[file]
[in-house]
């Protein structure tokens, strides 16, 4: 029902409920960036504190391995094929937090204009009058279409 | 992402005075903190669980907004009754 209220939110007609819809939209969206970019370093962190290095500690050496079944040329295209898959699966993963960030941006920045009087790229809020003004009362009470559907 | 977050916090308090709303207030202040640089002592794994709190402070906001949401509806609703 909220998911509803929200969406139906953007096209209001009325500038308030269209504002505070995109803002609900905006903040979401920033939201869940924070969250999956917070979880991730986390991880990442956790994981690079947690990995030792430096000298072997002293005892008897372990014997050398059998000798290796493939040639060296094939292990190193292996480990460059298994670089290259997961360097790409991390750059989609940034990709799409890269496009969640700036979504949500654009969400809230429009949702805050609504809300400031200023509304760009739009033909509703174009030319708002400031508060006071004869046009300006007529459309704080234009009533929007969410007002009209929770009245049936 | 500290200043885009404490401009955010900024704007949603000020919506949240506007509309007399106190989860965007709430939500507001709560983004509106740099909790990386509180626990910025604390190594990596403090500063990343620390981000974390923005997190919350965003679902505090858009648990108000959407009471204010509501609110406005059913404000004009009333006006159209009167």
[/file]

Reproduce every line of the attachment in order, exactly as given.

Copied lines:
[in-house]
């Protein structure tokens, strides 16, 4: 029902409920960036504190391995094929937090204009009058279409 | 992402005075903190669980907004009754 209220939110007609819809939209969206970019370093962190290095500690050496079944040329295209898959699966993963960030941006920045009087790229809020003004009362009470559907 | 977050916090308090709303207030202040640089002592794994709190402070906001949401509806609703 909220998911509803929200969406139906953007096209209001009325500038308030269209504002505070995109803002609900905006903040979401920033939201869940924070969250999956917070979880991730986390991880990442956790994981690079947690990995030792430096000298072997002293005892008897372990014997050398059998000798290796493939040639060296094939292990190193292996480990460059298994670089290259997961360097790409991390750059989609940034990709799409890269496009969640700036979504949500654009969400809230429009949702805050609504809300400031200023509304760009739009033909509703174009030319708002400031508060006071004869046009300006007529459309704080234009009533929007969410007002009209929770009245049936 | 500290200043885009404490401009955010900024704007949603000020919506949240506007509309007399106190989860965007709430939500507001709560983004509106740099909790990386509180626990910025604390190594990596403090500063990343620390981000974390923005997190919350965003679902505090858009648990108000959407009471204010509501609110406005059913404000004009009333006006159209009167």